By Denise Deby –
Plenty of people send cards and letters this time of year, but a few Kitchissippi residents have been penning a different kind of letter. They’re writing to governments around the world asking them to uphold human rights, as part of Amnesty International’s annual Write for Rights campaign, and reaching out to neighbours as well as people far away.
Sue Smee, who lives in Westboro, is participating in Write for Rights for the first time. For two or three hours on December 13, she sat at her dining room table and composed letters to four heads of state, with copies to ambassadors or ministers, referring to individuals whose human rights have been violated and asking the authorities to take action. She also wrote directly to several people who’ve been imprisoned for their beliefs or for their peaceful activities.
“I come from a family that was always keenly interested and involved in social justice and human rights,” explains Smee, a retired public servant. “And you see that Amnesty has had an impact. So I wanted to be part of that.”
One of the people Smee wrote to is Miriam López, a young mother in Mexico who was seized, imprisoned and tortured by soldiers in 2011. “When I write to them personally, I really feel a personal connection,” says Smee. “It really—maybe all of us—touches our hearts.”
As well as writing letters, Smee went one step further: she opened the doors of her Dominion Avenue condo to other condo owners in her building who wanted to join her to write letters. She didn’t have any takers, but one neighbour did come by to find out more about Write for Rights.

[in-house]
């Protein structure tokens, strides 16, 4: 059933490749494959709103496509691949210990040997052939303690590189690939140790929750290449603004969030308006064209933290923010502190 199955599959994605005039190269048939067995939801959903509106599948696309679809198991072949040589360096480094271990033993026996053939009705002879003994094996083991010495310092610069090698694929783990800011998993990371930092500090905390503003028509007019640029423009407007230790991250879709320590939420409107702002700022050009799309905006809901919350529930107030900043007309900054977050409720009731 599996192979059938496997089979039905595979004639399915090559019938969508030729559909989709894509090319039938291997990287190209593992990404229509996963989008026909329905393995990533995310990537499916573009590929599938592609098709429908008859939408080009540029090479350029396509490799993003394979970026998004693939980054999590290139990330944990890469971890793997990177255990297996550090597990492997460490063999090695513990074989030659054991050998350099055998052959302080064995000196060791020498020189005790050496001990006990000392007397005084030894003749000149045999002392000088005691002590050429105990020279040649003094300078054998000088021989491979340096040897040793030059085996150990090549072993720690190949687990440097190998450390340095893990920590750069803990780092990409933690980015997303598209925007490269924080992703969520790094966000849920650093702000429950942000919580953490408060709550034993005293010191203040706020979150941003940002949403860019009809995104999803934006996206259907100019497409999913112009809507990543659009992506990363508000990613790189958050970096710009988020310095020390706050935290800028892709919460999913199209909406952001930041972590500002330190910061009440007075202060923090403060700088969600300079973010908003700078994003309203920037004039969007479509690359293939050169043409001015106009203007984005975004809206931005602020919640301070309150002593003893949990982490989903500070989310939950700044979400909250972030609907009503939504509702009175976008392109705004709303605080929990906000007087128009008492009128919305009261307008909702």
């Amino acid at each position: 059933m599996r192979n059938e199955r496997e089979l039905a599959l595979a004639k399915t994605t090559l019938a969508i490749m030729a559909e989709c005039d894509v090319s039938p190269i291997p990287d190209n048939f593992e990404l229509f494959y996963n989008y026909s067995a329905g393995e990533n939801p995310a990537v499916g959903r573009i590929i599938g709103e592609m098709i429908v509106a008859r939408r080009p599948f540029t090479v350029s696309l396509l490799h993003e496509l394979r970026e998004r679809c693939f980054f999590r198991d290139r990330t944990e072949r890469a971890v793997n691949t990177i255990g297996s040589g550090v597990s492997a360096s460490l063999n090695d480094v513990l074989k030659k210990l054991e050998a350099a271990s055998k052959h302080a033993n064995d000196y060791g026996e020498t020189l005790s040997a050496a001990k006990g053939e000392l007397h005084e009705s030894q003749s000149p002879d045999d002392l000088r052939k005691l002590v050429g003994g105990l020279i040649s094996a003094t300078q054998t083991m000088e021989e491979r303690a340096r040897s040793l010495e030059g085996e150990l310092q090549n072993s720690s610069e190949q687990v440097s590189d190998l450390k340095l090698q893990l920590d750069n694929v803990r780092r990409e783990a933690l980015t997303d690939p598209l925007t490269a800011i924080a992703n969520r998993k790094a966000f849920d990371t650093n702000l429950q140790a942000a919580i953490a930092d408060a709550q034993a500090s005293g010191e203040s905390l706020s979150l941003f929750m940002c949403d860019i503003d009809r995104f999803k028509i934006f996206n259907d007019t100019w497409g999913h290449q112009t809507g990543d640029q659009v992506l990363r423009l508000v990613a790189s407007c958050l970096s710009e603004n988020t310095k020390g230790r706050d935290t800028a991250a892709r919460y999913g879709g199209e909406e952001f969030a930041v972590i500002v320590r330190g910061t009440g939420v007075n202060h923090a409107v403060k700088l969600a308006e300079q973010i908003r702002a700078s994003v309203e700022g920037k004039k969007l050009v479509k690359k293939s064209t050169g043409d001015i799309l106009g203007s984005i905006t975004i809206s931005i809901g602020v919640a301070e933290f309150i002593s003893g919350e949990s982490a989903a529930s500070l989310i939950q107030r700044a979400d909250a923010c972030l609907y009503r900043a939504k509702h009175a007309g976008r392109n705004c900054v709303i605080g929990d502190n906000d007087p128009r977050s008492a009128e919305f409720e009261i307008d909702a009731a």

“I explained what it was all about, and she was interested,” says Smee, who plans to host a letter-writing session again next year, and open it up to more people in the community. “I think every effort counts, no matter how small,” says Smee.
Lana Vuleta, 14, is also making a difference. The Grade 9 Lisgar student participated in a Write for Rights event for teens at the Carlingwood branch of the Ottawa Public Library on December 10. She wrote six letters to government officials in as many countries.
Courtney Mellor, teen services librarian at the Carlingwood branch, and Mandeep Masonde, a page at the branch who’s also an Amnesty International volunteer, organized the event with the support of the branch’s Teen Advisory Group (TAG), – 20 youth from the community who make recommendations on library programs and services. Library staff thought the letter-writing session would be a good way to engage young people to read and write.
Lana and two other youth who’d seen a sign posted at the branch attended. In less than two hours, the three had completed 19 hand-written letters.
“The human rights thing, it’s something that we take for granted here,” says Lana. “I hadn’t actually known how bad things have been in other places.” She refers to a case in which a community’s homes were bulldozed for a slum upgrading project in Nigeria. “There were people whose homes were being destroyed without them being told that it was going to happen. Putting myself in their shoes, it would be just ridiculous if that ever happened to me—it would be just horrible.”
Lana, who lives near Carlingwood in McKellar Heights, is active in science, dance, band, karate and volunteering, but says Write for Rights was her first foray into human rights.
“I’ve always been interested but I’ve never had a really good chance to do it. Human rights, I don’t know, it just struck a chord in my heart.”
For more information about Amnesty International’s Write for Rights go to www.amnesty.ca/write-for-rights.
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